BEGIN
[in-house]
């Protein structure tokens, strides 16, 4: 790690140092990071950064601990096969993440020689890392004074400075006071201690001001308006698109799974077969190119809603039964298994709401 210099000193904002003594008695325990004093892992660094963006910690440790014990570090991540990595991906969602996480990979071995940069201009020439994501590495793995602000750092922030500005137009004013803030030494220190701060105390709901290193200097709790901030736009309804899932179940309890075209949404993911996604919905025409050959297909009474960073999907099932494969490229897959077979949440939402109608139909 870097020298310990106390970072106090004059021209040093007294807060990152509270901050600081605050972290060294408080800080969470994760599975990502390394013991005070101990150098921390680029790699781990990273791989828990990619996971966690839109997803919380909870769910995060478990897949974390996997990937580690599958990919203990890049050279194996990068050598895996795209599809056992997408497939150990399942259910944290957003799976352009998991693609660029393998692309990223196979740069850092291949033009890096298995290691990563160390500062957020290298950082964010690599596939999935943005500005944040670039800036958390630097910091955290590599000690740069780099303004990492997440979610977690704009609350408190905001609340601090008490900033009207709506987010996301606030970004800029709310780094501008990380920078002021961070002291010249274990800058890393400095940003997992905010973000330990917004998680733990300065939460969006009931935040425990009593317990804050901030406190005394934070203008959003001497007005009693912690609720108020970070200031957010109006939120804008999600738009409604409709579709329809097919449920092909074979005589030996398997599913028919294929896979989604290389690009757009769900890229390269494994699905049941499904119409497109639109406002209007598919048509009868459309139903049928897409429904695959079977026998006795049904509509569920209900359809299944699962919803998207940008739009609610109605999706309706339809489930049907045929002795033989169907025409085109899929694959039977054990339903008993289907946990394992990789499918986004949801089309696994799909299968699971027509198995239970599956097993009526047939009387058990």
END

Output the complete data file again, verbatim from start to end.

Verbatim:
[in-house]
């Protein structure tokens, strides 16, 4: 790690140092990071950064601990096969993440020689890392004074400075006071201690001001308006698109799974077969190119809603039964298994709401 210099000193904002003594008695325990004093892992660094963006910690440790014990570090991540990595991906969602996480990979071995940069201009020439994501590495793995602000750092922030500005137009004013803030030494220190701060105390709901290193200097709790901030736009309804899932179940309890075209949404993911996604919905025409050959297909009474960073999907099932494969490229897959077979949440939402109608139909 870097020298310990106390970072106090004059021209040093007294807060990152509270901050600081605050972290060294408080800080969470994760599975990502390394013991005070101990150098921390680029790699781990990273791989828990990619996971966690839109997803919380909870769910995060478990897949974390996997990937580690599958990919203990890049050279194996990068050598895996795209599809056992997408497939150990399942259910944290957003799976352009998991693609660029393998692309990223196979740069850092291949033009890096298995290691990563160390500062957020290298950082964010690599596939999935943005500005944040670039800036958390630097910091955290590599000690740069780099303004990492997440979610977690704009609350408190905001609340601090008490900033009207709506987010996301606030970004800029709310780094501008990380920078002021961070002291010249274990800058890393400095940003997992905010973000330990917004998680733990300065939460969006009931935040425990009593317990804050901030406190005394934070203008959003001497007005009693912690609720108020970070200031957010109006939120804008999600738009409604409709579709329809097919449920092909074979005589030996398997599913028919294929896979989604290389690009757009769900890229390269494994699905049941499904119409497109639109406002209007598919048509009868459309139903049928897409429904695959079977026998006795049904509509569920209900359809299944699962919803998207940008739009609610109605999706309706339809489930049907045929002795033989169907025409085109899929694959039977054990339903008993289907946990394992990789499918986004949801089309696994799909299968699971027509198995239970599956097993009526047939009387058990």